UA maintains a file of adjustments that can be applied to raw market data to bring historical prices into the same terms as current prices. The adjustment file (called UA\ARCHIVES\cdbadjst.adm) holds multipliers to adjust for changes in contract size, trading units, or other contract specifications.
We recommend these adjustments be applied to the database, and therefore have made this the default response.
This option is handled through the "Historic Adjustments" tab of Portfolio settings as shown below. If you do not wish to use the adjustments, click the box to remove the check.
Long-term charting and analysis of the stock market can be greatly enhanced by adjusting historical data to reflect stock splits, dividends and capital gains. These are very relevant to the value of the stock, but would not be appropriately reflected in raw price series. UA maintains statistics on all splits, capital gains and dividends so that adjustments can be made without affecting the raw price data in the database.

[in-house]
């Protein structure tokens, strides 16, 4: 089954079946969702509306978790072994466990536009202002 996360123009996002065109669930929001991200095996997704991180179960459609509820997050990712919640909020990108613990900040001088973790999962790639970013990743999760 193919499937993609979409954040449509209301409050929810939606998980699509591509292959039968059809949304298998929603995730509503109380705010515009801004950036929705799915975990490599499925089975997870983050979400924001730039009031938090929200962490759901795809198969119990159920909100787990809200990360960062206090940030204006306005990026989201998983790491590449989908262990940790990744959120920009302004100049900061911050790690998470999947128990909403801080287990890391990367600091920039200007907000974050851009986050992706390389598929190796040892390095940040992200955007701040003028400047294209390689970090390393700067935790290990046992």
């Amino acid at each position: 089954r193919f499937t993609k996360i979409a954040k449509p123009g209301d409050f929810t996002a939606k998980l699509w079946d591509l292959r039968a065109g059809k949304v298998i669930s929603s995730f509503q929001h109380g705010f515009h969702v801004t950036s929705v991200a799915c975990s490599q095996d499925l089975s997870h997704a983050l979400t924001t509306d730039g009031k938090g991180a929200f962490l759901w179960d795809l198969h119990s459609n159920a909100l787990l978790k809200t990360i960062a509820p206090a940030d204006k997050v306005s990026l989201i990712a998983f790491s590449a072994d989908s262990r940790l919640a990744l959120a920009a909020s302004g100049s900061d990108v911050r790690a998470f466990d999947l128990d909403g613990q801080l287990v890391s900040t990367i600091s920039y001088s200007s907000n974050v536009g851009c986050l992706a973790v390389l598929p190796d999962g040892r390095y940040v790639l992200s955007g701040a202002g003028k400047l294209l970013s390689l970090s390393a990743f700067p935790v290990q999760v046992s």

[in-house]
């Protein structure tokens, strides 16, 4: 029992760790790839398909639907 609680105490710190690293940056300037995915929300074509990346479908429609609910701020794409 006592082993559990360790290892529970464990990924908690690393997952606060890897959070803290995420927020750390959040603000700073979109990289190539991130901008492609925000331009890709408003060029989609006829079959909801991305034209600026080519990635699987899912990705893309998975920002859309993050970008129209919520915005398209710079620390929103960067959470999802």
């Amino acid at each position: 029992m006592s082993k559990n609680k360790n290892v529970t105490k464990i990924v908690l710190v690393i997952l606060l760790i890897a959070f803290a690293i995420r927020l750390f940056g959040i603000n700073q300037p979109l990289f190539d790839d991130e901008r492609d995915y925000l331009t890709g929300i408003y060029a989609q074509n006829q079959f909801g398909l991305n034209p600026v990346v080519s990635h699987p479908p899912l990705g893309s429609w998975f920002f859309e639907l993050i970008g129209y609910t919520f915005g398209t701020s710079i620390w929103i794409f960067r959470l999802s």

These options are handled through the "Historic Adjustments" tab of your portfolio settings as shown above. If you wish to change the settings, check or uncheck the boxes as desired.
Adjust for stock splits - Adjusts the data prior to the split using an appropriate multiplier to force a smooth transition from pre-split data to post-split data. For example, in a 2 for 1 split, which would normally result in the stock price falling by 50%, the pre-split data would be multiplied by .5.
Adjust for stock dividends and capital gains - Much like the split adjustment, an appropriate value is subtracted to compensate for the value removed from the stock price by the dividend or distribution. Due to the effects of inflation, this method can cause adjusted stock prices to fall below zero. Negative values are not accepted by some trading systems.
Adjust Dividend/Capital Gain proportionally (Not right P/L, but no negatives) - This adjustment method also smoothes the transition from pre-distribution prices to post-distribution prices, but the adjustment is based on the dividend or capital gain as a percentage of price, not on the dollar value actually paid to shareholders. This technique avoids negative values in your adjusted stock file.